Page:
As with many of Poe’s characters, the narrator in “The Black Cat” is deeply conflicted, not only with society but also with himself. For quite some time he’s been possessed by an urge to kill, an urge which manifested itself in the killing of his first cat, Pluto, and which has become horribly real once again in his murder of his wife.
Whatever the reasons behind the narrator’s murderous urges, there’s no doubt that he cannot control them, just as he cannot control his drinking. This is a man who’s effectively at the mercy of his emotions, unable to impose any kind of order or stability on his chaotic existence.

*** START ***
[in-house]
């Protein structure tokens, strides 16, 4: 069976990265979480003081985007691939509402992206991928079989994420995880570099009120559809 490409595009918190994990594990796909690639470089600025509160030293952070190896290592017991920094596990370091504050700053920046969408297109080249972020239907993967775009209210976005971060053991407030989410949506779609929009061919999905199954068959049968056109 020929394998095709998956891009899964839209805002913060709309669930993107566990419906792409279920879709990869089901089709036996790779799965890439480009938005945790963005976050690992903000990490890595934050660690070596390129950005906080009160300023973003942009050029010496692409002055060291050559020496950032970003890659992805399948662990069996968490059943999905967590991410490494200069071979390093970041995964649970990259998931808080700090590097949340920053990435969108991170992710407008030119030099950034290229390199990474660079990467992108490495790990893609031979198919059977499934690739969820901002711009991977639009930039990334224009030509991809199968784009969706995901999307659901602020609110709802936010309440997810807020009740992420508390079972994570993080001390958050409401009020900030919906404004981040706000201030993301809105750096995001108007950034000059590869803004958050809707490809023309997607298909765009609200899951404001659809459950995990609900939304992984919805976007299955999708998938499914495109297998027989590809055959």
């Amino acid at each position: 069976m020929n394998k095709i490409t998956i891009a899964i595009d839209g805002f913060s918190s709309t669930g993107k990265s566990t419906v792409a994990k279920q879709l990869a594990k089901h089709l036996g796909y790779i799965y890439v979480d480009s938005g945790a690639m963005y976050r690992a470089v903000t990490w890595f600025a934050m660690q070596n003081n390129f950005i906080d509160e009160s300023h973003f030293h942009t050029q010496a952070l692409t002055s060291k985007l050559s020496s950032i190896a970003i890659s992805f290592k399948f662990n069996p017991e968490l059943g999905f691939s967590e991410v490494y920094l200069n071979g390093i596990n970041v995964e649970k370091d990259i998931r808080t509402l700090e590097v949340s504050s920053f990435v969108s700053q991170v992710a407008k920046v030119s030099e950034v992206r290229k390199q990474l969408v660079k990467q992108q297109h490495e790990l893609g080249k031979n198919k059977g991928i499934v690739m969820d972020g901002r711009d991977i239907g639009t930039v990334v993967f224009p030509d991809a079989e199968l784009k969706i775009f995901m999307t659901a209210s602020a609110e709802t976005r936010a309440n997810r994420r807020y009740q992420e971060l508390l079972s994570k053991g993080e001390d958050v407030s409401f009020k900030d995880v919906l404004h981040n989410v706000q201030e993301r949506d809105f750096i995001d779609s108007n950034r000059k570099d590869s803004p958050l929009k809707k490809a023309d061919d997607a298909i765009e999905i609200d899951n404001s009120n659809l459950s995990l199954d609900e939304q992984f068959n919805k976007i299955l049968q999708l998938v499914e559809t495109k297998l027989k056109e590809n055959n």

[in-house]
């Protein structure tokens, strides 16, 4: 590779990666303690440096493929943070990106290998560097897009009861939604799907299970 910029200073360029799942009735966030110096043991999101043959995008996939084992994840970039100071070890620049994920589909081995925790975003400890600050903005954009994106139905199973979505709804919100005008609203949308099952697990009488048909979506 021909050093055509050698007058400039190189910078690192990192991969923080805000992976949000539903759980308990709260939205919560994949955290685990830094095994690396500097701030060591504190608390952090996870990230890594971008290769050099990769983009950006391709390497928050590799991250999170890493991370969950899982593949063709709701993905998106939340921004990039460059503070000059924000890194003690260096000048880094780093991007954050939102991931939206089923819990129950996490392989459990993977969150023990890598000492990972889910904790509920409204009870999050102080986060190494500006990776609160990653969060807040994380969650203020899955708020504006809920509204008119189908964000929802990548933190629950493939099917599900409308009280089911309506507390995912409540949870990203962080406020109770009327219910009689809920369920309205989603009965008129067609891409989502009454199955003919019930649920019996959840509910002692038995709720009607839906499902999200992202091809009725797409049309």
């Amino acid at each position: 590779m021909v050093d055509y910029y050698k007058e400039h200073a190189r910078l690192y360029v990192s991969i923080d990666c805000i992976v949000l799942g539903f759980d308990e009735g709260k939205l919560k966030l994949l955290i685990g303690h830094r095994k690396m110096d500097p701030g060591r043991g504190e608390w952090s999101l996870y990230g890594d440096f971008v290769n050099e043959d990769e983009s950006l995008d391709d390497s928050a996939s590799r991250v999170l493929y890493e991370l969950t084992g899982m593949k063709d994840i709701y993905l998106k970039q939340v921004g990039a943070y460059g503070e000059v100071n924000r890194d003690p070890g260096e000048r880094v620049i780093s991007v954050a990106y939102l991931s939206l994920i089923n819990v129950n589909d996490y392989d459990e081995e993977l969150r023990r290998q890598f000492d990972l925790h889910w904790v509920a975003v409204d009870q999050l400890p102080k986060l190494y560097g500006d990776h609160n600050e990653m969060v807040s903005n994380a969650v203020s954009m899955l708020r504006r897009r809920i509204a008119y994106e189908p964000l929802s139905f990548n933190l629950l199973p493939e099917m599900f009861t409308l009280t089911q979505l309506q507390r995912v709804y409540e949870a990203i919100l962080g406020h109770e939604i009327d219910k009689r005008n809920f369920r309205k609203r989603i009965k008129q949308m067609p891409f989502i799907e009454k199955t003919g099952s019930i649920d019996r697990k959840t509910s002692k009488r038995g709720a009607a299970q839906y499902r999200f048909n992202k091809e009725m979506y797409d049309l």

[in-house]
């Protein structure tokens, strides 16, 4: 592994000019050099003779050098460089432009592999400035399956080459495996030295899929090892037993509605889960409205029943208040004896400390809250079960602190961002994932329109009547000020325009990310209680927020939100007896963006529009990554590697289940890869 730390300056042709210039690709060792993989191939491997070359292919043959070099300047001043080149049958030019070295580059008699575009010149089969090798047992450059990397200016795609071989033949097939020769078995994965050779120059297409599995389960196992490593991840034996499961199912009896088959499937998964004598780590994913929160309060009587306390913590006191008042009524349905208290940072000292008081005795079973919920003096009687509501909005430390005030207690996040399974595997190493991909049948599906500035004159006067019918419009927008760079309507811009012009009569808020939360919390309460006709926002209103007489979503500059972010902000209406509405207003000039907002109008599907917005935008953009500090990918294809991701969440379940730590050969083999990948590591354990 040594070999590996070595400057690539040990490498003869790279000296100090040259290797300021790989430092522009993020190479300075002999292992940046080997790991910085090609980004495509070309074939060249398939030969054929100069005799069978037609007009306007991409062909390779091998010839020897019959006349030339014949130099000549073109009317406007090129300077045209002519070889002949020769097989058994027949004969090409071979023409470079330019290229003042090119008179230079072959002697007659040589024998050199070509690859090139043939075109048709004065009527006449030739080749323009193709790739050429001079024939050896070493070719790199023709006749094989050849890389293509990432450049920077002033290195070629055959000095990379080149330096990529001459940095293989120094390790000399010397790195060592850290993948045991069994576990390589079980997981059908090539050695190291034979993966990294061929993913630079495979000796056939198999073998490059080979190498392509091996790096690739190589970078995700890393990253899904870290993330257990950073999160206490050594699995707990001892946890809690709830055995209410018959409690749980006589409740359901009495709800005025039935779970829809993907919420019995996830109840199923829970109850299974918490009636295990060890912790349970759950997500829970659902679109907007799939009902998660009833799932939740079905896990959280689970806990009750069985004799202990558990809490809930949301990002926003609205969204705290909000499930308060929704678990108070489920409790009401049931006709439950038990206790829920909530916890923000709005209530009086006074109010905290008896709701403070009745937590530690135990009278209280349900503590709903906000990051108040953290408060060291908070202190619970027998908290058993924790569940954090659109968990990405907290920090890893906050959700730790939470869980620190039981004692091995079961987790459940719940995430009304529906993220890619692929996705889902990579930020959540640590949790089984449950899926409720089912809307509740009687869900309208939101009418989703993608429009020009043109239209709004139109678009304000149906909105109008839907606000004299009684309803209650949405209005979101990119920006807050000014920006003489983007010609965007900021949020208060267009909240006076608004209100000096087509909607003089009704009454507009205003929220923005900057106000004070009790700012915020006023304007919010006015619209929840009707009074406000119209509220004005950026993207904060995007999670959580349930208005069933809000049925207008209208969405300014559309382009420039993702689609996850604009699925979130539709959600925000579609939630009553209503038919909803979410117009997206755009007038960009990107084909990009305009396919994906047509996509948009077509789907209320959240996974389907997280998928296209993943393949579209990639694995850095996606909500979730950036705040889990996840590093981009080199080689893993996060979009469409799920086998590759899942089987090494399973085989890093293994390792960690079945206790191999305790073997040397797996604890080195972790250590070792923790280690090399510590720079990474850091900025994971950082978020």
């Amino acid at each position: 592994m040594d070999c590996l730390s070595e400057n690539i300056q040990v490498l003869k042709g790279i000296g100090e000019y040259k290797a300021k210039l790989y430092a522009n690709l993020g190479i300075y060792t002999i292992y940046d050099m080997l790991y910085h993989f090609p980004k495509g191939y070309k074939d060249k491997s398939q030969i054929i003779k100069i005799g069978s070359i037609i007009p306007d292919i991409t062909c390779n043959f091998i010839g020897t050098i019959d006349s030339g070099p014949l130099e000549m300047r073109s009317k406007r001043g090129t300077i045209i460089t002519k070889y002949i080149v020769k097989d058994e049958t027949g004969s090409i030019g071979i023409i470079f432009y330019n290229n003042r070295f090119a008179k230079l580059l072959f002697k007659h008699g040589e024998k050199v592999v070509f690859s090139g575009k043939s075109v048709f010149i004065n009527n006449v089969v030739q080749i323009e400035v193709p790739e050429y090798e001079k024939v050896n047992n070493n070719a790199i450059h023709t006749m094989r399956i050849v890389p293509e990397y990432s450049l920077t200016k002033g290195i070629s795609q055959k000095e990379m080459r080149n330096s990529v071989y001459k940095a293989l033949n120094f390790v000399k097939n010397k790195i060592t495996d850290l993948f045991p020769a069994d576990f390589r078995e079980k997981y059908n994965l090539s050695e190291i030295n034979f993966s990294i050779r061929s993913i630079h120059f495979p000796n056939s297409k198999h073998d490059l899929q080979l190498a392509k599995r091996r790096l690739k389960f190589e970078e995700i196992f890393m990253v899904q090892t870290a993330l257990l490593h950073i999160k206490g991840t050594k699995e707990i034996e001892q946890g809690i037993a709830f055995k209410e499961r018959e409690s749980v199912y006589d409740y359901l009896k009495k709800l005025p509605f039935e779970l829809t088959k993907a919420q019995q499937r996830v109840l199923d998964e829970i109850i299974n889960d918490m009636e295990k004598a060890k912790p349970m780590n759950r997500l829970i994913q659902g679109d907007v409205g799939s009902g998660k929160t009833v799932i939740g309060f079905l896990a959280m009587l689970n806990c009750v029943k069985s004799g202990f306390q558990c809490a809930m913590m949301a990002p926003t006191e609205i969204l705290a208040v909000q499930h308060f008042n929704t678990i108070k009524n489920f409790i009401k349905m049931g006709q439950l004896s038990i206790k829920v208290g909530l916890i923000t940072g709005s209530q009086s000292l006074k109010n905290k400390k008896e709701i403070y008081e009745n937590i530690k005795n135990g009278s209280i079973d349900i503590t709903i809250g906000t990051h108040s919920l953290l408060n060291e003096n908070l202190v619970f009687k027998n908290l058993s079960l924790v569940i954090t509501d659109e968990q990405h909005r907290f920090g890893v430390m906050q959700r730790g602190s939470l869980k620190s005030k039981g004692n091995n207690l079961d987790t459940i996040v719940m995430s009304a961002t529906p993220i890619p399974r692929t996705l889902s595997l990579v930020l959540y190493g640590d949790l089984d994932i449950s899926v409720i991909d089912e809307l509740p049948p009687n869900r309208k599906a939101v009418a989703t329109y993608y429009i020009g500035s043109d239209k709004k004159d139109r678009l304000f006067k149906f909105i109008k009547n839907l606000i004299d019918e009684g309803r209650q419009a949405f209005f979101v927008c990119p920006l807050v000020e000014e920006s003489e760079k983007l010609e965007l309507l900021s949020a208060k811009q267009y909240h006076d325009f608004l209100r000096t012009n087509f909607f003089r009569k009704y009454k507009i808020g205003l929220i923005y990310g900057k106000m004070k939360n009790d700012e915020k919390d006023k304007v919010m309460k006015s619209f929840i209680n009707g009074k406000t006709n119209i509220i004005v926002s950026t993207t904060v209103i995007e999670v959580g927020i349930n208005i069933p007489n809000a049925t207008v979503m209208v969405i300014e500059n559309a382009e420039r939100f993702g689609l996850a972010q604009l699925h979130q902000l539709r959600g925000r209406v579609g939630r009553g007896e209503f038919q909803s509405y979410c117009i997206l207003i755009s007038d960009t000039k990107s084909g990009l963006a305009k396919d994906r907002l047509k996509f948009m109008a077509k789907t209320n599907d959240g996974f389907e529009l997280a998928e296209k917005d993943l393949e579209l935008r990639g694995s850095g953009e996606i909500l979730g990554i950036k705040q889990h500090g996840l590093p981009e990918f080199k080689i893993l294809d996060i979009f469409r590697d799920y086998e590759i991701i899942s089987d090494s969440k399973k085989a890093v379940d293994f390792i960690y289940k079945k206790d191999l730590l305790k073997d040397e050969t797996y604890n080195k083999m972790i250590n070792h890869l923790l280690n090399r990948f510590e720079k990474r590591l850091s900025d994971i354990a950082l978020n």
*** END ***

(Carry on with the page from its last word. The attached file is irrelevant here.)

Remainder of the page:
It didn’t always use to be like this; assuming that the narrator is to be believed, of course. Once upon a time, he was a kindly young man who positively adored pets and gladly shared his house with a veritable menagerie. But when the narrator throttled the eponymous black cat, poor old Pluto, he crossed a moral line the other side of which he can never return.
Whatever got into him, it’s never going away, and so there’s a horrible sense of inevitably about killing his wife. The narrator’s inner conflict is only finally resolved when he goes to the gallows.